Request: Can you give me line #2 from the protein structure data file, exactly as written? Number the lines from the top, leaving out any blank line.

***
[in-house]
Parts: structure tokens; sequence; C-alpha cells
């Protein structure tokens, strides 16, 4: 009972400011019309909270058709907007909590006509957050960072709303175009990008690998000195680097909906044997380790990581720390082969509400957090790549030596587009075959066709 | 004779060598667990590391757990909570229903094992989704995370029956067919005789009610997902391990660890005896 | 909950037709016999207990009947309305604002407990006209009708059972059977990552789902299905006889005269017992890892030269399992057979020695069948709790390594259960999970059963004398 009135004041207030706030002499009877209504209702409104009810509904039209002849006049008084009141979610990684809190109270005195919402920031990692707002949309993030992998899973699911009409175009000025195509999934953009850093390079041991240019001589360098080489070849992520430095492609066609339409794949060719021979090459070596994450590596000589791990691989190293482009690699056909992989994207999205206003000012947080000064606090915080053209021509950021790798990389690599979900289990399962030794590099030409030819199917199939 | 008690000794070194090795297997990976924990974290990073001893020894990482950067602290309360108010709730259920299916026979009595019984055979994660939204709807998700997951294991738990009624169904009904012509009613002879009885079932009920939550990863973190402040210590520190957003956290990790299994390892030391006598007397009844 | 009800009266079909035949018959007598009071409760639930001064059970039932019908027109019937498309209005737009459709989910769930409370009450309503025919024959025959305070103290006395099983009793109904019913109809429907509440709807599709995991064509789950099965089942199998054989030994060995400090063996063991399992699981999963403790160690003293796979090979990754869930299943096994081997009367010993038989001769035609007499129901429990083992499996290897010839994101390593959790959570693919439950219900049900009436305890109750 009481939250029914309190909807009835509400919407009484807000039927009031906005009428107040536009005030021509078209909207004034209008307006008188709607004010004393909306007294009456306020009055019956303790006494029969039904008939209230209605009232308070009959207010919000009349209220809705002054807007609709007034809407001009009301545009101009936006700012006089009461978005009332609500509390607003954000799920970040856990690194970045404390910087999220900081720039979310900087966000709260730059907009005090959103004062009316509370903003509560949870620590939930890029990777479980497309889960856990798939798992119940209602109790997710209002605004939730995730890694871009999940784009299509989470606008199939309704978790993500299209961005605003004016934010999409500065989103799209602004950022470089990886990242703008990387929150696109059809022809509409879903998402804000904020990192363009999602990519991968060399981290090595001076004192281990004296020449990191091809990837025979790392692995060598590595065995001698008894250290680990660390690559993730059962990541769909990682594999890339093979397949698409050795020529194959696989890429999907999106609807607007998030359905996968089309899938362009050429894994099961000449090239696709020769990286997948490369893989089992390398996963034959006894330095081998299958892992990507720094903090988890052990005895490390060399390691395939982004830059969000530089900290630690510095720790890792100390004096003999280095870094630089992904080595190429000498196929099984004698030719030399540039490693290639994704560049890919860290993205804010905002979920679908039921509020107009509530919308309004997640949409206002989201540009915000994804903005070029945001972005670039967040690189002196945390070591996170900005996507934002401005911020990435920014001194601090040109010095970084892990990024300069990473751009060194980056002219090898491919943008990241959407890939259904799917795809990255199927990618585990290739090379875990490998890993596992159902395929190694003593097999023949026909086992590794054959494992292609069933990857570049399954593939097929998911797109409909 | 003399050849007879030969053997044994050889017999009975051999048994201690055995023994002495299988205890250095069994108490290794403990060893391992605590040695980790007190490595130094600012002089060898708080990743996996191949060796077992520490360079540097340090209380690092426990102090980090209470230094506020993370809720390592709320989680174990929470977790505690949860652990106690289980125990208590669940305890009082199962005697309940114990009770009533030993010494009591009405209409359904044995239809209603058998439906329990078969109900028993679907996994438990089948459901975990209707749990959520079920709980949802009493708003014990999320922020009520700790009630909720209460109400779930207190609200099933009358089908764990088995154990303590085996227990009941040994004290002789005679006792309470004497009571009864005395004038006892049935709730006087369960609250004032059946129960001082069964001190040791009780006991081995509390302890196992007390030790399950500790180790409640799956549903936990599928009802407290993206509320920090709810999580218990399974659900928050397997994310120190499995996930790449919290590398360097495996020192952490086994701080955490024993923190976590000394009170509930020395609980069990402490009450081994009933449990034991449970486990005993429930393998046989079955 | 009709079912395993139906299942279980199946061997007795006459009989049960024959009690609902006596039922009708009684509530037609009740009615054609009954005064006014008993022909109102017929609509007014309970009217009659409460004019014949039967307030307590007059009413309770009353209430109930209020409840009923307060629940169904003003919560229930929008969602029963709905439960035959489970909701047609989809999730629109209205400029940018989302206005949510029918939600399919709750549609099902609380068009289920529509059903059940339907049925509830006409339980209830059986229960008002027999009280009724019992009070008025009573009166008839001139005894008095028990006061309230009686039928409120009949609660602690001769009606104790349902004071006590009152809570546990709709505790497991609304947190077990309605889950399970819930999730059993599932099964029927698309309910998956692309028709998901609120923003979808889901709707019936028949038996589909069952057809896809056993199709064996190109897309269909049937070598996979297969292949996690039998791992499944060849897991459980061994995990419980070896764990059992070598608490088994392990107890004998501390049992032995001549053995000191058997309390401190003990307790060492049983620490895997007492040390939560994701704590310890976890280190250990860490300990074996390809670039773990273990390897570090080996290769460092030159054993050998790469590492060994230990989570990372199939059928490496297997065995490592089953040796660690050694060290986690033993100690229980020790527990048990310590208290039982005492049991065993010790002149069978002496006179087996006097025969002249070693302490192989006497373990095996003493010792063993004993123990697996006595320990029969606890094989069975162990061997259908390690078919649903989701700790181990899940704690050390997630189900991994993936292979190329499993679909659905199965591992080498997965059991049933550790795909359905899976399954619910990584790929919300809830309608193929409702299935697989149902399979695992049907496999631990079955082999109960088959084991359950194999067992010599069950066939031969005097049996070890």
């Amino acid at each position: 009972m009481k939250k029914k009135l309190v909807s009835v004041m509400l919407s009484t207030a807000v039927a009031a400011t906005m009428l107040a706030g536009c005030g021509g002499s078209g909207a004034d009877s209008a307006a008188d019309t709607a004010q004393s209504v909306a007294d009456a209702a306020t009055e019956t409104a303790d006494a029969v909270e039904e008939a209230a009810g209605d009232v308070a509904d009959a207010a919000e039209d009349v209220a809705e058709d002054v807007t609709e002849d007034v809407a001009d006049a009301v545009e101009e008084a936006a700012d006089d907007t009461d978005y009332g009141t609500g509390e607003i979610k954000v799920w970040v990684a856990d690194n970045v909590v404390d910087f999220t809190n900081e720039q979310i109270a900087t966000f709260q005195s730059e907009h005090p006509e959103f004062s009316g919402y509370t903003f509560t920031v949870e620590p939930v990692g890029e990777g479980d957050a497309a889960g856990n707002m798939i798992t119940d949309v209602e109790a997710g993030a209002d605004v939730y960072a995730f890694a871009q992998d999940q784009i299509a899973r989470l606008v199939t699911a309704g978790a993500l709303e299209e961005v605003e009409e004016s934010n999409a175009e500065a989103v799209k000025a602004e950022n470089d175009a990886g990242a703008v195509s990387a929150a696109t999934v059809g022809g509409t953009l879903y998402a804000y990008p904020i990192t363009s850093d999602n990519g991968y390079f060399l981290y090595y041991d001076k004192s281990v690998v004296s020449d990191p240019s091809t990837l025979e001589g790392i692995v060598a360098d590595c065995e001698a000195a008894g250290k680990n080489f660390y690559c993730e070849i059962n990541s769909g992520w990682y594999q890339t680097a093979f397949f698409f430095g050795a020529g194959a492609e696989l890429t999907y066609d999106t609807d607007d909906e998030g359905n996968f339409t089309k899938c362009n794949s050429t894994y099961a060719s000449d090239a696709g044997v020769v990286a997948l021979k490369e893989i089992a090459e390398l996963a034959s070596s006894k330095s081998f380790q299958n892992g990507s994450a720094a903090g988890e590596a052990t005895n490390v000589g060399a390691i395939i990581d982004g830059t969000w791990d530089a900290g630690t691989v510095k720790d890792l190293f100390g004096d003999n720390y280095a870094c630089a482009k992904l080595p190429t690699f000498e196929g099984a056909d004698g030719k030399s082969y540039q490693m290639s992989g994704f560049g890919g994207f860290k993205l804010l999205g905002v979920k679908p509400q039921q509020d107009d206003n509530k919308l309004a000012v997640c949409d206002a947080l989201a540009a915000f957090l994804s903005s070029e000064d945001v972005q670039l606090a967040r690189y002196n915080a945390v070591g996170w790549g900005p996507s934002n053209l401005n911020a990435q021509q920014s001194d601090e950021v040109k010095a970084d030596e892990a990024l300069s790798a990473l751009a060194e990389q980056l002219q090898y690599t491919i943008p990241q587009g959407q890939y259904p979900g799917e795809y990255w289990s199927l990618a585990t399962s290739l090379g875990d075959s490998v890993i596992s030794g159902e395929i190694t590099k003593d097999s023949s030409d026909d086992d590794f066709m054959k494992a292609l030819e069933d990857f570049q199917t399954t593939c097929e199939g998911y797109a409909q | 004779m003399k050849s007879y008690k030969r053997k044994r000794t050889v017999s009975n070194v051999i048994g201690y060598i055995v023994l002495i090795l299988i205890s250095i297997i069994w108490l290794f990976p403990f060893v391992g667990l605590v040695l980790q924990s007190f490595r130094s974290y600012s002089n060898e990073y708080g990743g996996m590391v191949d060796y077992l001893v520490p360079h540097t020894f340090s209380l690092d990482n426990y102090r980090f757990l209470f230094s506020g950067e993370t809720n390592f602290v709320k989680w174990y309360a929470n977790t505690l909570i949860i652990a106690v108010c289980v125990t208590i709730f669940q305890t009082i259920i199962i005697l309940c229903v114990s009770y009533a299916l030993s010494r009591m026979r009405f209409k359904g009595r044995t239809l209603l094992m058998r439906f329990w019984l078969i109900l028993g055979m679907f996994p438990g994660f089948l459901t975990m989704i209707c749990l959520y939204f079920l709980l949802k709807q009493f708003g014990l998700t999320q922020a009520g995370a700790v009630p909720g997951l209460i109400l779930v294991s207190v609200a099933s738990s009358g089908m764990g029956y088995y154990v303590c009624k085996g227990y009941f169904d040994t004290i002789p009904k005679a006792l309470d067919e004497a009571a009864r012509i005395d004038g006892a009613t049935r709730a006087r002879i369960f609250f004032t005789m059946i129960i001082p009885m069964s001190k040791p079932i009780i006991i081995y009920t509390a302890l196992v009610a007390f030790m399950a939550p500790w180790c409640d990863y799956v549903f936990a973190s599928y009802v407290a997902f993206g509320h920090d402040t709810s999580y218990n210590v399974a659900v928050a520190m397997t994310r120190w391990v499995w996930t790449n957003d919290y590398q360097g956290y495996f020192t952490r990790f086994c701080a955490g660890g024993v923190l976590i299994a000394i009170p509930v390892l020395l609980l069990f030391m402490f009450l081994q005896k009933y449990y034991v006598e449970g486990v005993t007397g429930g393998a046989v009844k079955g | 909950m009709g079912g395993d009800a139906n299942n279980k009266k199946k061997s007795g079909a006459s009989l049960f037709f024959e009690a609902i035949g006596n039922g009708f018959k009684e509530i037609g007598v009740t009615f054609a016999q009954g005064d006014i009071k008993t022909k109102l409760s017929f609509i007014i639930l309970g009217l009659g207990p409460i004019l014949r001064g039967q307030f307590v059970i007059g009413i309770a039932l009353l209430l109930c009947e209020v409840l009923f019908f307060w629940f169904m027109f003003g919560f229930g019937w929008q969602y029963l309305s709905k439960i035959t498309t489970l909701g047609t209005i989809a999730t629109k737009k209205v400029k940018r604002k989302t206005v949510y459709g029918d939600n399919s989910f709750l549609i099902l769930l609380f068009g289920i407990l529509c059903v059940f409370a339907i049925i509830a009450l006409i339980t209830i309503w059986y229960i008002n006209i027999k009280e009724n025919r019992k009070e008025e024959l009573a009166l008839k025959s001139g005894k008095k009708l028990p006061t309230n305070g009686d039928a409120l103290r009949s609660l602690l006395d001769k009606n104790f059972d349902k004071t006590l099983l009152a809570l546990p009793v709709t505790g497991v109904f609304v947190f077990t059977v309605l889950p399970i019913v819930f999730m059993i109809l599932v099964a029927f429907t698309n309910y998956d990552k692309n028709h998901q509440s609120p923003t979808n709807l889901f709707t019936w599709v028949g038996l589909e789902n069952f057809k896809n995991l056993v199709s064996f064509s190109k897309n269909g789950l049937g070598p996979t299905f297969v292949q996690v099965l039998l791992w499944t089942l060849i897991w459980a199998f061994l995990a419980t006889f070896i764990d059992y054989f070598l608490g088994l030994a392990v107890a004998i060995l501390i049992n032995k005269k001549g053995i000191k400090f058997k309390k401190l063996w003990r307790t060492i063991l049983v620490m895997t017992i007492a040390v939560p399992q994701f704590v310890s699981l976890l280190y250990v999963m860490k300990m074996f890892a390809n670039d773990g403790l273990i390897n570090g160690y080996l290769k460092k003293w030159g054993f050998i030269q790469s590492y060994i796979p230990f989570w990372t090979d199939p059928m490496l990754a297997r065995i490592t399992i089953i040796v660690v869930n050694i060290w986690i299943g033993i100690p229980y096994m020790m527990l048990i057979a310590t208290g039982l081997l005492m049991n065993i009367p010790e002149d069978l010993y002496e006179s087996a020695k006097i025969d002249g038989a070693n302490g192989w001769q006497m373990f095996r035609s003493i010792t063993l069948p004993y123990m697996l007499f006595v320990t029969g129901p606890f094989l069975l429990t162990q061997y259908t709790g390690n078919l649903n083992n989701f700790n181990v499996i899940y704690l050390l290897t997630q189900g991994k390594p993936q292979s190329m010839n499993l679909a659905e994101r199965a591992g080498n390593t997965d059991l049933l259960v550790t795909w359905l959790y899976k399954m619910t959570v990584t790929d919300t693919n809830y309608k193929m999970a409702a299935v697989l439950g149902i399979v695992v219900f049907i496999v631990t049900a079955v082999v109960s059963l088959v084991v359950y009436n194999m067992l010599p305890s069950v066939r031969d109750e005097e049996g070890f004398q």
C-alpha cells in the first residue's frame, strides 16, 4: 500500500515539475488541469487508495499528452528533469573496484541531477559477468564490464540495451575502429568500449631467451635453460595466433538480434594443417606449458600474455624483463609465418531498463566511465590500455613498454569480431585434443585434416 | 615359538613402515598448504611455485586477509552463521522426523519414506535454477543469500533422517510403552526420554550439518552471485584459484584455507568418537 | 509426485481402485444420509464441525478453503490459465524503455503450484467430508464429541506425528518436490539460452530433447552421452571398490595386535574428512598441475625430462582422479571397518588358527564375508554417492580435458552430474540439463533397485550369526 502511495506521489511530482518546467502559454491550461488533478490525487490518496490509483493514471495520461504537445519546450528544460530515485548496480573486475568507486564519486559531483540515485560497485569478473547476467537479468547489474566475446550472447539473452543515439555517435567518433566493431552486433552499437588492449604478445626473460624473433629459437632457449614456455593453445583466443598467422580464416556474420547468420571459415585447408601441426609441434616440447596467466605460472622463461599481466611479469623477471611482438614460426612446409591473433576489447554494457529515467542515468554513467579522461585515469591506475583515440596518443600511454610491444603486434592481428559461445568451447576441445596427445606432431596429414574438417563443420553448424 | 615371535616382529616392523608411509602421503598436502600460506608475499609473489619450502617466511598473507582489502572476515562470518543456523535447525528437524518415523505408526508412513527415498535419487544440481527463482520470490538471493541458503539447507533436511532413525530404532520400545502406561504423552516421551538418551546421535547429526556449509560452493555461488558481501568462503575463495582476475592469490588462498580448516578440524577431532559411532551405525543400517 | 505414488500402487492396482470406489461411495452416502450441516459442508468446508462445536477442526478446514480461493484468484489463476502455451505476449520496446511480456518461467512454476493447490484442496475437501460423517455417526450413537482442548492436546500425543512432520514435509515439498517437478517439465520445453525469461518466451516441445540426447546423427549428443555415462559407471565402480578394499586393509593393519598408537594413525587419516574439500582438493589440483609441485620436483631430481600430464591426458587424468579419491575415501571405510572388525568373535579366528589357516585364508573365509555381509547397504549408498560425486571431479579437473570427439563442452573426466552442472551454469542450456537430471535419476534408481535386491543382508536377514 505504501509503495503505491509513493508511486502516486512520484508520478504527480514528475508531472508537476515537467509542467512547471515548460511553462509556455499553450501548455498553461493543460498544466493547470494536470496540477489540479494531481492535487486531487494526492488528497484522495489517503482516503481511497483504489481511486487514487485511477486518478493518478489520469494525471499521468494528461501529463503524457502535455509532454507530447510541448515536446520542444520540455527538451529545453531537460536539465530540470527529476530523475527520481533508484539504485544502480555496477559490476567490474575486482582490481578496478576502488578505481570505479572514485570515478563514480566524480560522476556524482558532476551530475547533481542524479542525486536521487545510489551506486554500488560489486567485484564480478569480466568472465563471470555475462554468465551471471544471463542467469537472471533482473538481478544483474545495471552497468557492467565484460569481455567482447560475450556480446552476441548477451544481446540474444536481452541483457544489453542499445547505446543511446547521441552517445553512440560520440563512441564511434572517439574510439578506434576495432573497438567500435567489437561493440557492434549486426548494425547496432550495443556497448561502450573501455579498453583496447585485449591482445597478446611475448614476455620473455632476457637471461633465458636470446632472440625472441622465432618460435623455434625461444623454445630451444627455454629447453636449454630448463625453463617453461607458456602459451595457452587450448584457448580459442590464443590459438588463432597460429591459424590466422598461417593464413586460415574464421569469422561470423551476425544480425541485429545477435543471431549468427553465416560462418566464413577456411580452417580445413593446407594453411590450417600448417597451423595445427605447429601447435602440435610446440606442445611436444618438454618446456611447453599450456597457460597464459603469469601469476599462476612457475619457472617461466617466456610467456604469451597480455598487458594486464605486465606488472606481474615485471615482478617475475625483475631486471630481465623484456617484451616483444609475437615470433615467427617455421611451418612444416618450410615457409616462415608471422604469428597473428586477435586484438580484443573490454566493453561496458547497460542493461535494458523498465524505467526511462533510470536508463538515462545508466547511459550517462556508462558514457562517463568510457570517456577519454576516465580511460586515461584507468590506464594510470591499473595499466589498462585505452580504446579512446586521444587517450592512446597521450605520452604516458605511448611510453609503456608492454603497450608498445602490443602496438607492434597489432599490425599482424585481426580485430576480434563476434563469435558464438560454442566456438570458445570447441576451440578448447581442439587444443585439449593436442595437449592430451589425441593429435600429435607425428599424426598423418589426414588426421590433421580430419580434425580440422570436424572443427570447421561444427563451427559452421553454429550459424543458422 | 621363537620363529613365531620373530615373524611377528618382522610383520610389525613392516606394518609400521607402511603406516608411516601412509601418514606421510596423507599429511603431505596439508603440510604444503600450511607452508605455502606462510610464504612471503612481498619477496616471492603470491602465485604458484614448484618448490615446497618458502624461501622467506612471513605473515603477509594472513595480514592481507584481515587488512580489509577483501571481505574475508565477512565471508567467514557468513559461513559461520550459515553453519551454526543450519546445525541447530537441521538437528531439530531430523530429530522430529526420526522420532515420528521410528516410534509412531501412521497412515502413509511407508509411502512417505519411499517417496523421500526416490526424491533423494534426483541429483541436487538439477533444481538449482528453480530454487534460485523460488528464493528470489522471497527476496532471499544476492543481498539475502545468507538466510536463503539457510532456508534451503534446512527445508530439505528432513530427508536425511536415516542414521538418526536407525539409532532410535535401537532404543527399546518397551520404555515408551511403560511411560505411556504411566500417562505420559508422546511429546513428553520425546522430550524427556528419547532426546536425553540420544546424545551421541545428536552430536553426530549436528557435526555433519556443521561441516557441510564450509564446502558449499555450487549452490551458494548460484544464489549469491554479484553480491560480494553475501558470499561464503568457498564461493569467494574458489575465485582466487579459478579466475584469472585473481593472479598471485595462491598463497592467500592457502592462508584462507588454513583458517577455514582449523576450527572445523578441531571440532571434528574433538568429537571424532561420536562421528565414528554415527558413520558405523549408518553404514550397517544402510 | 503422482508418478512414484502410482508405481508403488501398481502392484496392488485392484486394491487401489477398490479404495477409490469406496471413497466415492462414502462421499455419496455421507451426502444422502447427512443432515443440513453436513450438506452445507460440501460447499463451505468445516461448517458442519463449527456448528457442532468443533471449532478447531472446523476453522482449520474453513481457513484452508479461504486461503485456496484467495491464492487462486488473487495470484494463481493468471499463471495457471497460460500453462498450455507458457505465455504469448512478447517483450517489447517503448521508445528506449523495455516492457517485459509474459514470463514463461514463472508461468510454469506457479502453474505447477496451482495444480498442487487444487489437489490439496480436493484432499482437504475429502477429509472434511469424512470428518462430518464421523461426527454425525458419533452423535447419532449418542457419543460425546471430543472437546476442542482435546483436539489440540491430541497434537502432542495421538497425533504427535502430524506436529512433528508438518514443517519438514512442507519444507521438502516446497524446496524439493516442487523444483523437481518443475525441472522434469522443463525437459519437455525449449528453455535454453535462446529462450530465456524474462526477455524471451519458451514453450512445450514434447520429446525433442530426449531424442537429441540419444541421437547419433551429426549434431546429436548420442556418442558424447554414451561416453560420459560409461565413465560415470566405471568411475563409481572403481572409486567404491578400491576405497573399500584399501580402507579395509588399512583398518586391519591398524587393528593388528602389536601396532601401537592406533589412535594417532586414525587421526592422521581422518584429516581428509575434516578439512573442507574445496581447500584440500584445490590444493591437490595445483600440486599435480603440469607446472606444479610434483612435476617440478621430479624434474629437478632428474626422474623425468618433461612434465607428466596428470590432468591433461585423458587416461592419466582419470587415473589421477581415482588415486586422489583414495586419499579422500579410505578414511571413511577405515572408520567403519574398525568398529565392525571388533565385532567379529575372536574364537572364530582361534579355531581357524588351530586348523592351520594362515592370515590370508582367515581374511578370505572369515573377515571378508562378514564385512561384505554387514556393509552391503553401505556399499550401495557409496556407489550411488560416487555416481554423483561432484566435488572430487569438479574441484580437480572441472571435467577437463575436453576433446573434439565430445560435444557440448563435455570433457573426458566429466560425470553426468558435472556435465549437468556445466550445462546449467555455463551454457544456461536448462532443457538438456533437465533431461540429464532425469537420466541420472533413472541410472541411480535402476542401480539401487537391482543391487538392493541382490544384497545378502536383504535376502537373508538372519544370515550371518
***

Parts: structure tokens; sequence; C-alpha cells